Selectman says trees on Little Turnpike Road cut illegally


SHIRLEY — Selectman Andy Deveau told board members and the public at a July 13 meeting about alleged unauthorized tree-cutting on Little Turnpike Road.

The actions apparently unnerved Shirley Department of Public Works foreman Paul Farrar, who called Deveau about it last Saturday morning. The two went in Farrar’s truck to take a look.

Deveau said he saw “extreme tree-cutting activity” at 43 Turnpike Road, where town-owned trees had been removed from the roadside in front of the home and from property within the municipal right-of-way, allegedly without the town’s permission.

“Understand, this is not the first time this has happened,” Deveau said.

According to Deveau, Flag Tree Service allegedly cut down 16 town-owned trees at the site, ranging from 8 inches to 32 inches in diameter. Some of the larger trees may have been at least 100 years old and are “irreplaceable,” Deveau said.

The perimeter of tree-cutting activity ranged from 30 to 280 inches from the paved roadway, Deveau said, including the 16 trees within the 66-foot town right of way.

Flagg has been in business for many years. Its founder, Harvey Flagg, is a longtime Shirley resident who at one time served as the town’s tree warden. Those duties were later added to the former DPW director’s job. The responsibility now belongs to Farrar, Deveau said.

Although Farrar apparently came upon the recent deforestation too late to stop it, Deveau said it appears that at least two Massachusetts statutes may have been violated.

When Deveau asked him about it, Flagg said the homeowner indicated the town had approved the tree removal. But Deveau said the process includes a permit, public hearings and notices attached to trees slated for removal.

Photos that Farrar took at the scene show a denuded landscape with Post-it notes tacked to the stumps. That’s evidence, Deveau said, in case Flagg grinds the stumps.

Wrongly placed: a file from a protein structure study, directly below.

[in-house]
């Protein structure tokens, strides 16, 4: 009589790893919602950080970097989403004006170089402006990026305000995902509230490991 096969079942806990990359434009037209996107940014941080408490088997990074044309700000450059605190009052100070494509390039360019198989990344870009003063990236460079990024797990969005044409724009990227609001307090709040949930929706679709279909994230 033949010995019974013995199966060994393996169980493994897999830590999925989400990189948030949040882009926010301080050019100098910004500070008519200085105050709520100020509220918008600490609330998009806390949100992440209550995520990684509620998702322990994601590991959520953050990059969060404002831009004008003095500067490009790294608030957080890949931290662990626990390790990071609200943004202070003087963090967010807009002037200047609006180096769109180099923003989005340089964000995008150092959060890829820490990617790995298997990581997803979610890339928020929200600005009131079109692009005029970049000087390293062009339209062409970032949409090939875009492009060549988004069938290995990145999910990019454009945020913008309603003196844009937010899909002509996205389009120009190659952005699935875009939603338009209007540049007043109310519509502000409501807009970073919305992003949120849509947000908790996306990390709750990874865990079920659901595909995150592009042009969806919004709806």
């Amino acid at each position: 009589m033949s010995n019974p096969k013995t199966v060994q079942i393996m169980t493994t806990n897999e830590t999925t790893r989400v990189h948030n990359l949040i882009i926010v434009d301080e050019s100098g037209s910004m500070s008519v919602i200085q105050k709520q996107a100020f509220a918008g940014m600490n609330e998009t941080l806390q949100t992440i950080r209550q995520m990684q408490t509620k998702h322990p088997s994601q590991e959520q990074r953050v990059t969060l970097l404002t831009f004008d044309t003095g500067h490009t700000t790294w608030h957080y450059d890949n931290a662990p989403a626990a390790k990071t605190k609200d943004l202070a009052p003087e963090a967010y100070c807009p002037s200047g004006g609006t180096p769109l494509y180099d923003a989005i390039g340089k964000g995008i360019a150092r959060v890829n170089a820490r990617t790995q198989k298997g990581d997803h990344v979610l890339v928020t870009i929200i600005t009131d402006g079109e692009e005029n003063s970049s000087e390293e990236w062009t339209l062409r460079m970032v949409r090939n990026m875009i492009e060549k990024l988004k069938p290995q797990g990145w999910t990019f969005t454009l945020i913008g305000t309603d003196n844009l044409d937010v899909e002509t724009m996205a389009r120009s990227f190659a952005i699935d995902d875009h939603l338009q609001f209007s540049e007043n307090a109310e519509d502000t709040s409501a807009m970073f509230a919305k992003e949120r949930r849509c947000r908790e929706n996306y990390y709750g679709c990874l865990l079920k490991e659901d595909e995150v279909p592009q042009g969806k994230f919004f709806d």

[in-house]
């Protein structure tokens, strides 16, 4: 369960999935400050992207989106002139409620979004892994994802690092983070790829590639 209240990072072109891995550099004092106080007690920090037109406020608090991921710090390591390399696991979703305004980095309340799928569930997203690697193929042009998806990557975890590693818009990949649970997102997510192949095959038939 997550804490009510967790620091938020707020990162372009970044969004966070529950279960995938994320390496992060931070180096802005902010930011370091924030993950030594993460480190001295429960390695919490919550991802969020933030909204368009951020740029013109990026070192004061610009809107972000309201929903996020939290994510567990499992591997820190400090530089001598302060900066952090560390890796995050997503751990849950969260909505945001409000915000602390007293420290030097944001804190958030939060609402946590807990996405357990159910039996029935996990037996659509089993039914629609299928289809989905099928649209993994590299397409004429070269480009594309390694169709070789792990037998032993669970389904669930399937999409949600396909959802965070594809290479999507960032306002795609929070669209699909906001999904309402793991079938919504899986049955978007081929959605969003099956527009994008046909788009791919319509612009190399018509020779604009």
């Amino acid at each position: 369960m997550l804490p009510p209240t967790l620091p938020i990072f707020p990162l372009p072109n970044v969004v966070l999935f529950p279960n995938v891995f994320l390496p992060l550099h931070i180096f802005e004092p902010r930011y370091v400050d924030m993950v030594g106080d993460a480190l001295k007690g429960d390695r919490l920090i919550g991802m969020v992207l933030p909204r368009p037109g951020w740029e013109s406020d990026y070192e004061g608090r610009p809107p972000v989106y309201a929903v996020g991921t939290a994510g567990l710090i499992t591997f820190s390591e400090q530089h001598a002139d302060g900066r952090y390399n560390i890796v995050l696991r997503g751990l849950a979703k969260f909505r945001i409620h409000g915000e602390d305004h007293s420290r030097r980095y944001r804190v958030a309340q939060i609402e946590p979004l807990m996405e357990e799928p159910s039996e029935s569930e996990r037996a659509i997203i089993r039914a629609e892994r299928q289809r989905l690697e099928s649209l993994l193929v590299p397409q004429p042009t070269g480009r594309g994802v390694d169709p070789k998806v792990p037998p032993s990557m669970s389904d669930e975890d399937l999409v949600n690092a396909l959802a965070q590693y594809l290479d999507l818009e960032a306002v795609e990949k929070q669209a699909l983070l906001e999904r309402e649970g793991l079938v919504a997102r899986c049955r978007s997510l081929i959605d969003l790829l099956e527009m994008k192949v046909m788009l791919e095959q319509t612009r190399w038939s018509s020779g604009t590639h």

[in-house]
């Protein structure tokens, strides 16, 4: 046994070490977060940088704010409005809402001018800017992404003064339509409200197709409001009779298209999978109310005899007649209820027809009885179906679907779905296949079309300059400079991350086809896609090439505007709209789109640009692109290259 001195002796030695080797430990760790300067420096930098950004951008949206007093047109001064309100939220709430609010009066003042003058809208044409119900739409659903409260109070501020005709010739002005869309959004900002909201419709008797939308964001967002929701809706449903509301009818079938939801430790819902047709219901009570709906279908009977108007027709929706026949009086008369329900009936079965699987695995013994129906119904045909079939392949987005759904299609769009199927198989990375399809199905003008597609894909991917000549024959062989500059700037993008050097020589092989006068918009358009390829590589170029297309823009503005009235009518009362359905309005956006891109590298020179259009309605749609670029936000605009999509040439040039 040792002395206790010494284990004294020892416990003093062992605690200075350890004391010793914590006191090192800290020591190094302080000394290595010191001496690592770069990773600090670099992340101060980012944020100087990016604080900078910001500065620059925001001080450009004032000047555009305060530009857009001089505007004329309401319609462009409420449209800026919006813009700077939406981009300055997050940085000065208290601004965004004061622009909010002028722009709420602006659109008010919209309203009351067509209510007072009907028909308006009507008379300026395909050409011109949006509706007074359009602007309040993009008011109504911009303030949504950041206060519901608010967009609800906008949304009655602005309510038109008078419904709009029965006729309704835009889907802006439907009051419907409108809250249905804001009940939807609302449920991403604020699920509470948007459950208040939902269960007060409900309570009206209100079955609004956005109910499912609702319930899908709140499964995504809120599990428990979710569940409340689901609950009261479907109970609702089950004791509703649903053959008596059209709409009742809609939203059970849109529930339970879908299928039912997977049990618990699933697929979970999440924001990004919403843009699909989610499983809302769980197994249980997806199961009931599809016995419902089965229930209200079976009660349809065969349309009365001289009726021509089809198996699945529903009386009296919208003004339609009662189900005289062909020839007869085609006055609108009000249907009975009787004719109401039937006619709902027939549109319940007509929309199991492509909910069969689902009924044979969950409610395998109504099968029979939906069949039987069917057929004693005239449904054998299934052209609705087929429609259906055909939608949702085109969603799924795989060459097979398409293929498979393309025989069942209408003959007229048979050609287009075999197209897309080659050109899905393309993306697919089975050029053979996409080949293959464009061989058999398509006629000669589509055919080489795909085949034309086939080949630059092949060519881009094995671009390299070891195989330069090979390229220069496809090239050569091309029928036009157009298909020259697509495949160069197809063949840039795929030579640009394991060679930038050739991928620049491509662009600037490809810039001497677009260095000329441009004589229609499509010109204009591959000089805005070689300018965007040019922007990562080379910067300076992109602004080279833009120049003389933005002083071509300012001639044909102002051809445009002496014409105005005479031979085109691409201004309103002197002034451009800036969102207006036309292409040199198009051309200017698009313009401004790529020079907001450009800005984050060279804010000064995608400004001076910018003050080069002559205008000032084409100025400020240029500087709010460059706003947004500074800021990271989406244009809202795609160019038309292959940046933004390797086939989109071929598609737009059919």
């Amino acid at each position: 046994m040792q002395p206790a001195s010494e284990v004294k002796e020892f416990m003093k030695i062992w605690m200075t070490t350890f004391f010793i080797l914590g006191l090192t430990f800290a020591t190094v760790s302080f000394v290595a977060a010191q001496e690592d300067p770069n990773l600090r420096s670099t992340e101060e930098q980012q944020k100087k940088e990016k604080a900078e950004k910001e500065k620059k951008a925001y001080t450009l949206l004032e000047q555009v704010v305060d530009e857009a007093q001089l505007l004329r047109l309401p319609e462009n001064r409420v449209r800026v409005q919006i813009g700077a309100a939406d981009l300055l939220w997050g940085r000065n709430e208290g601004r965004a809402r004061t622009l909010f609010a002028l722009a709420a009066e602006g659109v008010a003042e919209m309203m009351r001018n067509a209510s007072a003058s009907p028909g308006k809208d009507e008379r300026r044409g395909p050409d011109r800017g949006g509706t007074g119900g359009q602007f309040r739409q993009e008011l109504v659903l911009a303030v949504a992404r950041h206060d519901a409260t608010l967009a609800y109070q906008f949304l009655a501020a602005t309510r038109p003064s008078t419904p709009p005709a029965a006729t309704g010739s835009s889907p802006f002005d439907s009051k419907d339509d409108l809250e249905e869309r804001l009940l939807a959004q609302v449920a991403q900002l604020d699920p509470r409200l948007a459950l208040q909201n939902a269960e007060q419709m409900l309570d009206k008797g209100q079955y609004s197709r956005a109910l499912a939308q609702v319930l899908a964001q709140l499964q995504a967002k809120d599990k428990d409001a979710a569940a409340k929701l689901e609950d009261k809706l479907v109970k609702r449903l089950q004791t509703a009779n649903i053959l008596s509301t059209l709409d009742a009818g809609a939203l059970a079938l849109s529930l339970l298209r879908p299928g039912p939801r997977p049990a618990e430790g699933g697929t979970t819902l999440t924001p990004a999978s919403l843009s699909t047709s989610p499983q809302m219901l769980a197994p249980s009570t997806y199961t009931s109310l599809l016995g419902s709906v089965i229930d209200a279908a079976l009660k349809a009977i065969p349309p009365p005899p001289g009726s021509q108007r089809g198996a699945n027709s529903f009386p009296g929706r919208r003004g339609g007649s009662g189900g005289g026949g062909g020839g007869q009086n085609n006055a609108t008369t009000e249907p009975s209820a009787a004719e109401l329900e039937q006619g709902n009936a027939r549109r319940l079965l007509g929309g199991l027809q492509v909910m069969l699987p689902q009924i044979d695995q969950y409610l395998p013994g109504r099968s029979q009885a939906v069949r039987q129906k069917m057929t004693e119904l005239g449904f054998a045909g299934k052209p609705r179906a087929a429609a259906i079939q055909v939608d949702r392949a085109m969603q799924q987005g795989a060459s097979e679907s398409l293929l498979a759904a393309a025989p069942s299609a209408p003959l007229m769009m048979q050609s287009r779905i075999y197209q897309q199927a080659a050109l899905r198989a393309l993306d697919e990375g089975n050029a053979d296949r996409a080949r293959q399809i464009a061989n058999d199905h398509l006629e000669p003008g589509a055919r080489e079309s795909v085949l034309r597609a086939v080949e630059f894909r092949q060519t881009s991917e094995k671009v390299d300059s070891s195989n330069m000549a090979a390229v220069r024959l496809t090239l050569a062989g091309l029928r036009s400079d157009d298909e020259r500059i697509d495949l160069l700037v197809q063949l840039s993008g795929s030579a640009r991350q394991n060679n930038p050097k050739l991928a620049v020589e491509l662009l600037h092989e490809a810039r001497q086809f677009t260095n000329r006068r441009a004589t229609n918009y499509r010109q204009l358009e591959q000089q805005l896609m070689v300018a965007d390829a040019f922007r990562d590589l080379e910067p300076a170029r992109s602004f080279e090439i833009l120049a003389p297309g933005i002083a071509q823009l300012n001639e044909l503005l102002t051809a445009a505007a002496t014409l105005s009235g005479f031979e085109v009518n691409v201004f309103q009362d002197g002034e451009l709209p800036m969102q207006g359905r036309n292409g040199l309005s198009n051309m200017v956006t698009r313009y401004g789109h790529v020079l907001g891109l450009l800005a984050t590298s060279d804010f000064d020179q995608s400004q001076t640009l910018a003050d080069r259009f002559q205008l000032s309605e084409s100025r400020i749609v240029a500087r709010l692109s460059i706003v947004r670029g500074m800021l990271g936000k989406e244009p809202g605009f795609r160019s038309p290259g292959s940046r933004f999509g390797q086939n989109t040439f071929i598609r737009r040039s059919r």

Deveau said he brought the matter up for the record and as a heads-up to the board.

The selectmen agreed to take the issue up again at a future meeting.

In other business, the selectmen officially appointed former acting police Chief John Gregory Massak as a full-time permanent police chief. He was sworn in by Town Clerk Amy McDougall.

A lifelong Lunenburg resident, Massak received an honorable discharge from the U.S. Marine Corps in 1975 and was hired as a Shirley police officer July 1, 1985. He gradated from the Police Academy in December 1985.

He was promoted to sergeant in 1989 and to lieutenant in 2003. He was appointed acting police chief in 2009, when former police Chief Paul Thibodeau retired.

In keeping with tradition, Massak’s wife, Kim Massak, pinned on his new badge. The two live in Lunenburg with their three sons.

Massak then requested the next appointment on the agenda.

Veterinarian Keri Mitton, of Shirley was unanimously appointed the animal-control officer. The board had accepted the resignation of J. Howlett, who had held the post for the past five years. Mitton specializes in large farm animals. She will work with assistant ACO Earl Hamel. Praising Hamel for his work, Massak said he hopes he will stay on and help the new ACO get up to speed with the town’s animal-control issues.